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Standardizing Testing May Aid Sequencing-Based Test Reimbursement

by | Feb 27, 2015 | Diagnostic Testing and Emerging Technologies, Reimbursement-dtet

Q&A with Kathryn A. Phillips, Ph.D. The translation of personalized medicine into clinical practice remains in its infancy. Many large challenges remain, including development of a standardized metric to evaluate the clinical utility and cost-effectiveness of molecular-based tests; ethical considerations surrounding return of results in a field where genomic interpretation is rapidly evolving; and establishing […]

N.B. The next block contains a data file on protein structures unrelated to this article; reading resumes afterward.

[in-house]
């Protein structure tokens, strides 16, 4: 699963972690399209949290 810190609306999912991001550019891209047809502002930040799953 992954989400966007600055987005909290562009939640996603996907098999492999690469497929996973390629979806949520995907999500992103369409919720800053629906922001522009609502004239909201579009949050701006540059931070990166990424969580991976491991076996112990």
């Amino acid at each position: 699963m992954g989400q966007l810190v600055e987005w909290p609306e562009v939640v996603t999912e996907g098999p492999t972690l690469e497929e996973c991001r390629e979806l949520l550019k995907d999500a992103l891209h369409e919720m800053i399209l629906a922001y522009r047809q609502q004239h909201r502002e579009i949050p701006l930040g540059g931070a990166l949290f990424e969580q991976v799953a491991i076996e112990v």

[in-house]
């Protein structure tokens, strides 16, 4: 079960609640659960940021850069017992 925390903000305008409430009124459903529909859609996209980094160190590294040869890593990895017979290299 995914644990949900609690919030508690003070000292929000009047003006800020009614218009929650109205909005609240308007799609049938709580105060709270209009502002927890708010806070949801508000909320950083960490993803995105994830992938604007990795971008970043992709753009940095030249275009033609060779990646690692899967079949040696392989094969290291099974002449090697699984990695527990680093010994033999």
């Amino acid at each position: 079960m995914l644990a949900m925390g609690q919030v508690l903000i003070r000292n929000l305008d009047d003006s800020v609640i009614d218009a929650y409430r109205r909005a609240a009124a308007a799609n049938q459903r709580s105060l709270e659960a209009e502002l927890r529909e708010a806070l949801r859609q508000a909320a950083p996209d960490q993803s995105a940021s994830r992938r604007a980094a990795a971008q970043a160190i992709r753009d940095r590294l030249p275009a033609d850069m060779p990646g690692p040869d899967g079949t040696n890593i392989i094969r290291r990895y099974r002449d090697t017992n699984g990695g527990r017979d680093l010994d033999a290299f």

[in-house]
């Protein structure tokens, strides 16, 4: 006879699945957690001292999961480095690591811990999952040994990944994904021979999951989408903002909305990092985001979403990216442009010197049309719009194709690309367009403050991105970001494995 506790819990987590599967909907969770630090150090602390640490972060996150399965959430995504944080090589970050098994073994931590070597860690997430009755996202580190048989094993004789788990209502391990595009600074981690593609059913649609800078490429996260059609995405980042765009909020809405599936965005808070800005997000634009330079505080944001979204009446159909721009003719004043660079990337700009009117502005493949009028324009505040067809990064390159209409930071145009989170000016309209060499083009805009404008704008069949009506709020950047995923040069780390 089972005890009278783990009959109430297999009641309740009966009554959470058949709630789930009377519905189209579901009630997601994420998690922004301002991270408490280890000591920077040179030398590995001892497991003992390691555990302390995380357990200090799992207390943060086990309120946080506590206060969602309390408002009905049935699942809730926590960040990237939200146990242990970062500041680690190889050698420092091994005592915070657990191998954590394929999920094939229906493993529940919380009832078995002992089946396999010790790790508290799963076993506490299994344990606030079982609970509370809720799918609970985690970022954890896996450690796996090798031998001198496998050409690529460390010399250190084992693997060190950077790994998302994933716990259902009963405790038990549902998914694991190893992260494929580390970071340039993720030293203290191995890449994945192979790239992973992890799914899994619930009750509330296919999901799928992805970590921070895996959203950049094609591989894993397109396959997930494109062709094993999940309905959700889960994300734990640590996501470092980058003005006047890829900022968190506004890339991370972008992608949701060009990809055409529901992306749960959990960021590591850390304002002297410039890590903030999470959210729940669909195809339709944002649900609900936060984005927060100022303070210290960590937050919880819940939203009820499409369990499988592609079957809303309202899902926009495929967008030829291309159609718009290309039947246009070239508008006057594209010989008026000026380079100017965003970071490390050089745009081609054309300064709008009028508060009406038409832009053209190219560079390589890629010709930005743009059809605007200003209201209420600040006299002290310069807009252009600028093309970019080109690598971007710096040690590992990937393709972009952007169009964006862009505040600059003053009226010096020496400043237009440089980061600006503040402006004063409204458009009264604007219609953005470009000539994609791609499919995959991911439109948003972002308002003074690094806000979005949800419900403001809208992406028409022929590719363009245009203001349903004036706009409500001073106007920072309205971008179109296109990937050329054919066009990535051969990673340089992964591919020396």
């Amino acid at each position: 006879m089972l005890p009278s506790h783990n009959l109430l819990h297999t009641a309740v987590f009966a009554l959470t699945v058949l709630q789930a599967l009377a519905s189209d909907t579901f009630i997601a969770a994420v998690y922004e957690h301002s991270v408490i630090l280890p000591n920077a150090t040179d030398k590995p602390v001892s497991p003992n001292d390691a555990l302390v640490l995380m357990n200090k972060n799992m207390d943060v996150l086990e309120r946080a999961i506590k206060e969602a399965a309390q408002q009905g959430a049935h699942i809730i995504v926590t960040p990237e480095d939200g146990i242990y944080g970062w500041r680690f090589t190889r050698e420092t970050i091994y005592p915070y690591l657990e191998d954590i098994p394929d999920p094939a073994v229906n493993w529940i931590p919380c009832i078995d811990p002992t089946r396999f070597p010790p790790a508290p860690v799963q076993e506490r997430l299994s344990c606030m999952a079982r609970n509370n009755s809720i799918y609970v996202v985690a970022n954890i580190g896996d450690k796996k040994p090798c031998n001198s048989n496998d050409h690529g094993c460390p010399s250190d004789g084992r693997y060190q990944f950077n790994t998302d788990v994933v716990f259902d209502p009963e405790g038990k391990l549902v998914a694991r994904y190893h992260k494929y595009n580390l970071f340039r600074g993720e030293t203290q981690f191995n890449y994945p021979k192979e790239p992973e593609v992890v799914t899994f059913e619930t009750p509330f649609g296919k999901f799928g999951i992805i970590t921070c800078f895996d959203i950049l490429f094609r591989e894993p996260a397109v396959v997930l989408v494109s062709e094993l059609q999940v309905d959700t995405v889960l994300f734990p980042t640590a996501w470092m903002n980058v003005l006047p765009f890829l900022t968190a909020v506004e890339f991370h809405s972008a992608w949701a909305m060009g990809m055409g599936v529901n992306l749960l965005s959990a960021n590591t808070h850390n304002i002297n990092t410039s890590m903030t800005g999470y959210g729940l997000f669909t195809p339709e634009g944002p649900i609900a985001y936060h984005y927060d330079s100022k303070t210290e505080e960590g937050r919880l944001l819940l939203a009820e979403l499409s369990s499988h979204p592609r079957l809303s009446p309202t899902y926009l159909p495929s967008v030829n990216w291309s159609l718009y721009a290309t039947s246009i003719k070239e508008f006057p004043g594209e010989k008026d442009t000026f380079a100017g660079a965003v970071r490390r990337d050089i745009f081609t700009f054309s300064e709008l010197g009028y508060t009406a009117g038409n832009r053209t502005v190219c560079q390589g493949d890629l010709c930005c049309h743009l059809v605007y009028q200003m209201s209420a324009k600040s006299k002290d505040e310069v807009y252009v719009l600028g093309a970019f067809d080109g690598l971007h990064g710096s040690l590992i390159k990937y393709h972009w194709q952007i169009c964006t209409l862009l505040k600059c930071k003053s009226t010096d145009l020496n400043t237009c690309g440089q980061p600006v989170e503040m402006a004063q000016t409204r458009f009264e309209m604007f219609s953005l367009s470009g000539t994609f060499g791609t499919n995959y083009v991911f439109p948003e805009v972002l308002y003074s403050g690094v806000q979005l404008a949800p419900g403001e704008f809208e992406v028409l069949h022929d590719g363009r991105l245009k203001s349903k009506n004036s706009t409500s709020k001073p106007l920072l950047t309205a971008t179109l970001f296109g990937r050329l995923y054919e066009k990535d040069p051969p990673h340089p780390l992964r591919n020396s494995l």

Q&A with Kathryn A. Phillips, Ph.D. The translation of personalized medicine into clinical practice remains in its infancy. Many large challenges remain, including development of a standardized metric to evaluate the clinical utility and cost-effectiveness of molecular-based tests; ethical considerations surrounding return of results in a field where genomic interpretation is rapidly evolving; and establishing a reimbursement framework for large sequencing-based tests. Rather than explore sequencing from a technical angle, this quarter DTET examined the transition of sequencing-based tests into clinical practice from a policy perspective. DTET recently spoke with Kathryn A. Phillips, Ph.D., founder and director of the Center for Translational and Policy Research on Personalized Medicine (TRANSPERS) at University of California, San Francisco, which focuses on developing evidence-based information to guide the use of personalized medicine. Phillips discusses TRANSPERS' work on increasing transparency of reimbursement policies, developing approaches to evaluating the downstream economic impact of sequencing, and understanding variance in test adoption. TRANSPERS' Evidence and Reimbursement Policy Advisory Council brings together a variety of key stakeholders. How far apart are industry and payers from establishing requirements for evidence of clinical utility? It is really critical each party understands where the other party is coming from. My sense is that often that doesn't occur. Industry doesn't understand why payers won't pay and thinks they need to be more specific in requirements. Payers think that industry just does not provide the data they need and that test developers want them to cover anything new and exciting, whether it has been proven or not. Of course, in reality, the truth is somewhere in the middle. We are seeing these issues come up even more with sequencing technology, partly because it has received so much hype. There has been a lot of attention being paid to the good impact sequencing can have on health care. We are also seeing more patient and provider demand for it. We see this technological imperative taking place and there is no doubt that over time we will use panels and sequencing and in many cases it will be a great advance over single gene tests. On the other hand, it is very murky how to evaluate these technologies given their complexity and that they raise all kinds of issues for payers, such as the distinction between what is being done for research purposes versus clinical purposes. Sequencing is often used for research as well as clinical purposes, but payers don't usually pay for research. It is not their mandate. We have to figure out what part of the results are going to be returned to patients; what to do with information that could potentially lead to inappropriate or even harmful care or variants of unknown significance where we just don't know what they mean; and the tension between patients who often think they want to know everything, and the need to protect the public interest. We do not want to give people information that is going to cause harm, or risk, or cost without the relevant benefits. Is the health care system ready to adopt sequencing into clinical practice? Personalized medicine is here. It is moving forward and is not going away. The trend is an upward trajectory in terms of use and adoption. But it will be selective as to how and when. I think single gene tests will still have a place. The move to panels is taking place in many areas. That trend is moving forward. In terms of size of panels—the number of genes included–it will vary by clinical context. Every situation is unique and of course that makes it complicated. You can't have a one-size fits all policy. I think whole-exome and whole-genome sequencing is something that has some specific uses now, but this idea we are going to sequence everyone at birth, I think, is a ways off in terms of being a feasible proposition to consider. How big of an issue is test cost in adoption of sequencing-based tests? Sequencing illustrates what's happening in our health care system as a whole, and it brings certain issues to the forefront. Right now it is murky as to who is going to pay for what and when. For example, BRCA testing is moving to panels. Right now insurers generally do not have positive coverage policies to pay for the BRCA panels. That doesn't mean they won't cover them, but there is not clear guidance out there on which panels they will cover and when. How do we best evaluate the economic impact of sequencing-based testing? There is going to need to be a variety of approaches. For example, one could look just at what is the budget impact of using a panel versus a single gene test. That is more of a straightforward evaluation. Here is the clinical pathway and here are the costs associated with getting to a diagnosis. What is trickier is when you have to look at the downstream implications. That is what people tend to forget. Just because you do a test, give back results, and get a diagnosis out of it, it doesn't end there. There is a pathway of events that occur after you return results and that is where we don't have much data yet to support testing for these genes where we think they have a relationship with a condition, but it is not well demonstrated yet. Over time that will become clearer. But right now we are looking at things like where is the tipping point. If you do three single gene tests sequentially versus a panel with six markers, you can identify the tipping point if you assume the panel is providing more information. But what if the additional information actually costs money and does not have benefits? Do you still come out ahead with the panel? Over time we will increasingly reach the point where you might as well do the panel because when you look at costs you are better off. Adoption of molecular testing is non-uniform. How do physicians evaluate the benefit of one test over another? We recently looked at the evidence and indeed there is a lot of variation in terms of what they order, when they order, how they order. One key is going to be standardizing how these tests are ordered. That has got to be done by professional groups. It is not realistic to expect physicians to keep up with the field. A lot of companies are stepping into this void and providing standardized panels, or offering interpretation, or offering reports that tell a physician what to do. Right now it is really pretty chaotic. That will shake out over time and we will move towards a more standardized, guideline-driven approach, instead of the Wild, Wild West we have right now. Hopefully the move toward regulating laboratory-developed tests will provide some standardization and some consistency as well. From a policy perspective there have been calls for greater transparency related to reimbursement of molecular testing. Tell us how the Genetic Testing Reimbursement Registry will aid in these efforts. Right now there is no place you can go that synthesizes different payer coverage policies in a standardized way and that is not part of a for-profit, proprietary database. We have been funded by the National Institutes of Health to develop this registry to better understand what policies are out there; whether there are gaps in coverage; how the policies compare; do they have a positive or negative coverage decision; what evidence is cited in those policies; and how can one predict if there is going to be a positive or negative coverage decision. This is ultimately what industry is interested in. What factors lead to a coverage decision? Using this, they can develop better evidence focusing on the factors that will have the greatest weight. We are now just starting this project, but we are hoping that it will provide more transparency and understanding of coverage policy. What advice would you give to stakeholders in order to improve trust and transparency during this transition period? Industry needs to be sure that they are providing the data that demonstrates the value of their products; not just the technical benefits, but how it meets a clinical need. Payers are really under the gun to figure out how to evaluate these new technologies in a consistent way. Some payers are starting to establish frameworks. But a lot of these tests have been under the radar and payers have made ad hoc reimbursement decisions, as opposed to putting out policies, and I don't think that can continue as these tests emerge into clinical care.